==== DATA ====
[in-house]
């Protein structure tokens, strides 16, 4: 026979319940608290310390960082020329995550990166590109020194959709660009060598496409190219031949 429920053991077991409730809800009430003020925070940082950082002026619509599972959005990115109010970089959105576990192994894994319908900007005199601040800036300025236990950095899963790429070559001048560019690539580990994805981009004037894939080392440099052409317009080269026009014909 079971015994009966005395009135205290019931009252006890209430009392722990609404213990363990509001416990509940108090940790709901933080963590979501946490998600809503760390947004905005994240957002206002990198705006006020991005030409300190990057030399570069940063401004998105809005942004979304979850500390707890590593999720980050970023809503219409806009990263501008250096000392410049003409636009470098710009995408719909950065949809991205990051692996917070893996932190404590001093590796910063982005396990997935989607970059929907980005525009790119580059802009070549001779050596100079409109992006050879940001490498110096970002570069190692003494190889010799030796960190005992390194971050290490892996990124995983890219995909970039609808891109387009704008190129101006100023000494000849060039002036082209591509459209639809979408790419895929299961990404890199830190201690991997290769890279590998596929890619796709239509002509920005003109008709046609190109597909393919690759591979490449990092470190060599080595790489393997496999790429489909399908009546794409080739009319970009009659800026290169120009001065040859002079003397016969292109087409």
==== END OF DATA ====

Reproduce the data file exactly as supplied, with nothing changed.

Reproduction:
[in-house]
């Protein structure tokens, strides 16, 4: 026979319940608290310390960082020329995550990166590109020194959709660009060598496409190219031949 429920053991077991409730809800009430003020925070940082950082002026619509599972959005990115109010970089959105576990192994894994319908900007005199601040800036300025236990950095899963790429070559001048560019690539580990994805981009004037894939080392440099052409317009080269026009014909 079971015994009966005395009135205290019931009252006890209430009392722990609404213990363990509001416990509940108090940790709901933080963590979501946490998600809503760390947004905005994240957002206002990198705006006020991005030409300190990057030399570069940063401004998105809005942004979304979850500390707890590593999720980050970023809503219409806009990263501008250096000392410049003409636009470098710009995408719909950065949809991205990051692996917070893996932190404590001093590796910063982005396990997935989607970059929907980005525009790119580059802009070549001779050596100079409109992006050879940001490498110096970002570069190692003494190889010799030796960190005992390194971050290490892996990124995983890219995909970039609808891109387009704008190129101006100023000494000849060039002036082209591509459209639809979408790419895929299961990404890199830190201690991997290769890279590998596929890619796709239509002509920005003109008709046609190109597909393919690759591979490449990092470190060599080595790489393997496999790429489909399908009546794409080739009319970009009659800026290169120009001065040859002079003397016969292109087409």